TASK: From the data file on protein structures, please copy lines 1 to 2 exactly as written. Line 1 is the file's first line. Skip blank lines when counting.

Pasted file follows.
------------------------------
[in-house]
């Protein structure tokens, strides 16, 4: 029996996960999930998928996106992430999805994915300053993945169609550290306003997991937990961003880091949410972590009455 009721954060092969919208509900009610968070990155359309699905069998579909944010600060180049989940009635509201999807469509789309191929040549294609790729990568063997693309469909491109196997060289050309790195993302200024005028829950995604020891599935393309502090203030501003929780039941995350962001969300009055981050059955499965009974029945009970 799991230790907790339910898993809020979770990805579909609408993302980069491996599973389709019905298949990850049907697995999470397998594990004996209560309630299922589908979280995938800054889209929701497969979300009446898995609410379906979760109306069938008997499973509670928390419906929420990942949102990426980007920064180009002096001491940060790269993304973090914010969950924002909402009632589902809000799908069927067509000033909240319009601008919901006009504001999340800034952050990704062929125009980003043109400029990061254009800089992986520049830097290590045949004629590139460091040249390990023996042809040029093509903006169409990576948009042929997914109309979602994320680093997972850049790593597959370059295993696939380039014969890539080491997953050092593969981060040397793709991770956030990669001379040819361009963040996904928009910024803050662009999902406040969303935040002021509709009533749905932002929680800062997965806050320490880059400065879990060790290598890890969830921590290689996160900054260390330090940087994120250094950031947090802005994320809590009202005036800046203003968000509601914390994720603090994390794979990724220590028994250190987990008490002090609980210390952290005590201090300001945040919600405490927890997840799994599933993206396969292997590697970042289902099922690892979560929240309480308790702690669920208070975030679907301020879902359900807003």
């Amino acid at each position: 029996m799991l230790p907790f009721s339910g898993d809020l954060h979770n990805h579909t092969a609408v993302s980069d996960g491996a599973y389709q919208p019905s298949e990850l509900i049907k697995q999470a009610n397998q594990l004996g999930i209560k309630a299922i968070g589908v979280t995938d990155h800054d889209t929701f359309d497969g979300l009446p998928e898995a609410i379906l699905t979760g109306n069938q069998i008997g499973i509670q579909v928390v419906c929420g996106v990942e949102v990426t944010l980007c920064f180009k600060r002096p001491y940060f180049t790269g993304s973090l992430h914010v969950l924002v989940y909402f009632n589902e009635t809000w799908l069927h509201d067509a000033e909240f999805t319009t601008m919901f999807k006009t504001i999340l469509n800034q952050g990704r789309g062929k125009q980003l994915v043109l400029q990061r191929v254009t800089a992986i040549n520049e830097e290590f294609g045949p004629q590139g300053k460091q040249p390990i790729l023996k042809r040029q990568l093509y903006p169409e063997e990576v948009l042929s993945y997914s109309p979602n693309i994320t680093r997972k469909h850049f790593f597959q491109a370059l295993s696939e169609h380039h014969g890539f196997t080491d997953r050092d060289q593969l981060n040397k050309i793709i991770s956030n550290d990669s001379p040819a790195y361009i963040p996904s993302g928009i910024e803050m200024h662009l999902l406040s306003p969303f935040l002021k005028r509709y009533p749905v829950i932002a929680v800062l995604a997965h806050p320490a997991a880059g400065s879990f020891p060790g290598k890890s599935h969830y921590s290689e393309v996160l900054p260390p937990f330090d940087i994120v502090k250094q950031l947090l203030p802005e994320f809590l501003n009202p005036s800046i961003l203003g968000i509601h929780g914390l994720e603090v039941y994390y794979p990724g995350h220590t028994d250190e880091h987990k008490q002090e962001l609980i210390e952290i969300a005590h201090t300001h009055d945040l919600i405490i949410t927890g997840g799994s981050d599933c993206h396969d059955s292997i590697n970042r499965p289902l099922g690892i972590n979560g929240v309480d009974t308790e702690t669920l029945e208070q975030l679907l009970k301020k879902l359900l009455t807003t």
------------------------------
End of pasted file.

[in-house]
């Protein structure tokens, strides 16, 4: 029996996960999930998928996106992430999805994915300053993945169609550290306003997991937990961003880091949410972590009455 009721954060092969919208509900009610968070990155359309699905069998579909944010600060180049989940009635509201999807469509789309191929040549294609790729990568063997693309469909491109196997060289050309790195993302200024005028829950995604020891599935393309502090203030501003929780039941995350962001969300009055981050059955499965009974029945009970 799991230790907790339910898993809020979770990805579909609408993302980069491996599973389709019905298949990850049907697995999470397998594990004996209560309630299922589908979280995938800054889209929701497969979300009446898995609410379906979760109306069938008997499973509670928390419906929420990942949102990426980007920064180009002096001491940060790269993304973090914010969950924002909402009632589902809000799908069927067509000033909240319009601008919901006009504001999340800034952050990704062929125009980003043109400029990061254009800089992986520049830097290590045949004629590139460091040249390990023996042809040029093509903006169409990576948009042929997914109309979602994320680093997972850049790593597959370059295993696939380039014969890539080491997953050092593969981060040397793709991770956030990669001379040819361009963040996904928009910024803050662009999902406040969303935040002021509709009533749905932002929680800062997965806050320490880059400065879990060790290598890890969830921590290689996160900054260390330090940087994120250094950031947090802005994320809590009202005036800046203003968000509601914390994720603090994390794979990724220590028994250190987990008490002090609980210390952290005590201090300001945040919600405490927890997840799994599933993206396969292997590697970042289902099922690892979560929240309480308790702690669920208070975030679907301020879902359900807003």